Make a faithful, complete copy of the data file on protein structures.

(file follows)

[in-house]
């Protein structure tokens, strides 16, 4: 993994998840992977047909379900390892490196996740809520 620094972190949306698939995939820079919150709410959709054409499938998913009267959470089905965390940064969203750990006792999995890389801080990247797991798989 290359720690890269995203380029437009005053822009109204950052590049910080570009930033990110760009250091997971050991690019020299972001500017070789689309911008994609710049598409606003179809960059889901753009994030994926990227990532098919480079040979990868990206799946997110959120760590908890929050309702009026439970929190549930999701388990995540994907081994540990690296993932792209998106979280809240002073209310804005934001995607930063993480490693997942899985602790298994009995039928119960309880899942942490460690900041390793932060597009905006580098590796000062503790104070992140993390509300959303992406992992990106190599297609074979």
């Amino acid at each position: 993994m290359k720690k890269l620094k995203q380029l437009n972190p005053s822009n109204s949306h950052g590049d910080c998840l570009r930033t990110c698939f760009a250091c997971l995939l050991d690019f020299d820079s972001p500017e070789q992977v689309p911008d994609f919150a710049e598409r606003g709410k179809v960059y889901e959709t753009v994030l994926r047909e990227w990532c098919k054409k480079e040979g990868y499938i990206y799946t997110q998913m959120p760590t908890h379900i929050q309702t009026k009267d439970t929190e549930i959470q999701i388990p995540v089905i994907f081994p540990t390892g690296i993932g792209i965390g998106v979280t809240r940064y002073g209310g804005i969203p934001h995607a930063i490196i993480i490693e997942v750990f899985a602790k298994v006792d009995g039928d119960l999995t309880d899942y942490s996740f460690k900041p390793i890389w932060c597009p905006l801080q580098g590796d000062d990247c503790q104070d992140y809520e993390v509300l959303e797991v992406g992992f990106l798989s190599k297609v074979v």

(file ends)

[in-house]
């Protein structure tokens, strides 16, 4: 993994998840992977047909379900390892490196996740809520 620094972190949306698939995939820079919150709410959709054409499938998913009267959470089905965390940064969203750990006792999995890389801080990247797991798989 290359720690890269995203380029437009005053822009109204950052590049910080570009930033990110760009250091997971050991690019020299972001500017070789689309911008994609710049598409606003179809960059889901753009994030994926990227990532098919480079040979990868990206799946997110959120760590908890929050309702009026439970929190549930999701388990995540994907081994540990690296993932792209998106979280809240002073209310804005934001995607930063993480490693997942899985602790298994009995039928119960309880899942942490460690900041390793932060597009905006580098590796000062503790104070992140993390509300959303992406992992990106190599297609074979």
């Amino acid at each position: 993994m290359k720690k890269l620094k995203q380029l437009n972190p005053s822009n109204s949306h950052g590049d910080c998840l570009r930033t990110c698939f760009a250091c997971l995939l050991d690019f020299d820079s972001p500017e070789q992977v689309p911008d994609f919150a710049e598409r606003g709410k179809v960059y889901e959709t753009v994030l994926r047909e990227w990532c098919k054409k480079e040979g990868y499938i990206y799946t997110q998913m959120p760590t908890h379900i929050q309702t009026k009267d439970t929190e549930i959470q999701i388990p995540v089905i994907f081994p540990t390892g690296i993932g792209i965390g998106v979280t809240r940064y002073g209310g804005i969203p934001h995607a930063i490196i993480i490693e997942v750990f899985a602790k298994v006792d009995g039928d119960l999995t309880d899942y942490s996740f460690k900041p390793i890389w932060c597009p905006l801080q580098g590796d000062d990247c503790q104070d992140y809520e993390v509300l959303e797991v992406g992992f990106l798989s190599k297609v074979v």